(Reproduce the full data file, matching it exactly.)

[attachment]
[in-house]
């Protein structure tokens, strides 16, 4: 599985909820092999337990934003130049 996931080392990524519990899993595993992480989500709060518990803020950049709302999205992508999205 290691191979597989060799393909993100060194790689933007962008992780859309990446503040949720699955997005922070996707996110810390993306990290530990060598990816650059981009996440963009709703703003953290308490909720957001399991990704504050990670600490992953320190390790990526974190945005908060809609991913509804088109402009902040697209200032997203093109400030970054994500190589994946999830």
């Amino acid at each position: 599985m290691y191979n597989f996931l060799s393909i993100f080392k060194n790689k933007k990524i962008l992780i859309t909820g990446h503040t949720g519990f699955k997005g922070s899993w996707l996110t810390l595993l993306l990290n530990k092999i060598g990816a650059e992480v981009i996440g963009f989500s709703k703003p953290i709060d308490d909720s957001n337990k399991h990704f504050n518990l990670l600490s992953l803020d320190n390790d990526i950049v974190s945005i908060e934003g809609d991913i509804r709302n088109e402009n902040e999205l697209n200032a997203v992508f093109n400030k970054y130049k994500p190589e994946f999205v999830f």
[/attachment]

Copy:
[in-house]
């Protein structure tokens, strides 16, 4: 599985909820092999337990934003130049 996931080392990524519990899993595993992480989500709060518990803020950049709302999205992508999205 290691191979597989060799393909993100060194790689933007962008992780859309990446503040949720699955997005922070996707996110810390993306990290530990060598990816650059981009996440963009709703703003953290308490909720957001399991990704504050990670600490992953320190390790990526974190945005908060809609991913509804088109402009902040697209200032997203093109400030970054994500190589994946999830």
């Amino acid at each position: 599985m290691y191979n597989f996931l060799s393909i993100f080392k060194n790689k933007k990524i962008l992780i859309t909820g990446h503040t949720g519990f699955k997005g922070s899993w996707l996110t810390l595993l993306l990290n530990k092999i060598g990816a650059e992480v981009i996440g963009f989500s709703k703003p953290i709060d308490d909720s957001n337990k399991h990704f504050n518990l990670l600490s992953l803020d320190n390790d990526i950049v974190s945005i908060e934003g809609d991913i509804r709302n088109e402009n902040e999205l697209n200032a997203v992508f093109n400030k970054y130049k994500p190589e994946f999205v999830f």